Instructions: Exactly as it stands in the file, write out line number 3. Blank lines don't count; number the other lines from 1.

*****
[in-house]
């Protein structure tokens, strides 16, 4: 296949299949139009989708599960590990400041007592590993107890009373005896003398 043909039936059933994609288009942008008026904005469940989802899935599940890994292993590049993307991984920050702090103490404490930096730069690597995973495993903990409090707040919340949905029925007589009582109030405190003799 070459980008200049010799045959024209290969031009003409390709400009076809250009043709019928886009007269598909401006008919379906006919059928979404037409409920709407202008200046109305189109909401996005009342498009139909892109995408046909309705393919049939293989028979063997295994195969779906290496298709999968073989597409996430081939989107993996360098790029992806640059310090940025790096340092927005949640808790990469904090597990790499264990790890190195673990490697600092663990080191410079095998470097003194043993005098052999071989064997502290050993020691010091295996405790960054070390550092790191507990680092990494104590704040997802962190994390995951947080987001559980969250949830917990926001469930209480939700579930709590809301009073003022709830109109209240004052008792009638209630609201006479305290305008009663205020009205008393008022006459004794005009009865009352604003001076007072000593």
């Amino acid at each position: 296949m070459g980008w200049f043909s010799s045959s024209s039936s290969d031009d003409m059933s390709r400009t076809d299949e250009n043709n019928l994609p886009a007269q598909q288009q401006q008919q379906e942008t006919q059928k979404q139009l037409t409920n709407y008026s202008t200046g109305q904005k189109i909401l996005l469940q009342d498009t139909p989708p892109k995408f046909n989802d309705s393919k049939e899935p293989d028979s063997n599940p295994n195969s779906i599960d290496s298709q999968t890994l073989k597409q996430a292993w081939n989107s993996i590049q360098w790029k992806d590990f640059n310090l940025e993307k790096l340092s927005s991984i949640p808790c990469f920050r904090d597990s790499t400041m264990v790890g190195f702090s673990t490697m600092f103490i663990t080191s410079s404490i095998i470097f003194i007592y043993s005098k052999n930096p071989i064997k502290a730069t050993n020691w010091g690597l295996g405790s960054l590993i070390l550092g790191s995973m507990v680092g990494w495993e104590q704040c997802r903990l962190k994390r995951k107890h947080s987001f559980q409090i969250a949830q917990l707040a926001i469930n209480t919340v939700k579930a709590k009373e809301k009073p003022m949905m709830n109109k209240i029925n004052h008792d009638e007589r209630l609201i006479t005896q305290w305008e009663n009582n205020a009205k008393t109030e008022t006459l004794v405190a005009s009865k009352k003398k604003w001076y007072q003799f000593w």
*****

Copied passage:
């Amino acid at each position: 296949m070459g980008w200049f043909s010799s045959s024209s039936s290969d031009d003409m059933s390709r400009t076809d299949e250009n043709n019928l994609p886009a007269q598909q288009q401006q008919q379906e942008t006919q059928k979404q139009l037409t409920n709407y008026s202008t200046g109305q904005k189109i909401l996005l469940q009342d498009t139909p989708p892109k995408f046909n989802d309705s393919k049939e899935p293989d028979s063997n599940p295994n195969s779906i599960d290496s298709q999968t890994l073989k597409q996430a292993w081939n989107s993996i590049q360098w790029k992806d590990f640059n310090l940025e993307k790096l340092s927005s991984i949640p808790c990469f920050r904090d597990s790499t400041m264990v790890g190195f702090s673990t490697m600092f103490i663990t080191s410079s404490i095998i470097f003194i007592y043993s005098k052999n930096p071989i064997k502290a730069t050993n020691w010091g690597l295996g405790s960054l590993i070390l550092g790191s995973m507990v680092g990494w495993e104590q704040c997802r903990l962190k994390r995951k107890h947080s987001f559980q409090i969250a949830q917990l707040a926001i469930n209480t919340v939700k579930a709590k009373e809301k009073p003022m949905m709830n109109k209240i029925n004052h008792d009638e007589r209630l609201i006479t005896q305290w305008e009663n009582n205020a009205k008393t109030e008022t006459l004794v405190a005009s009865k009352k003398k604003w001076y007072q003799f000593w």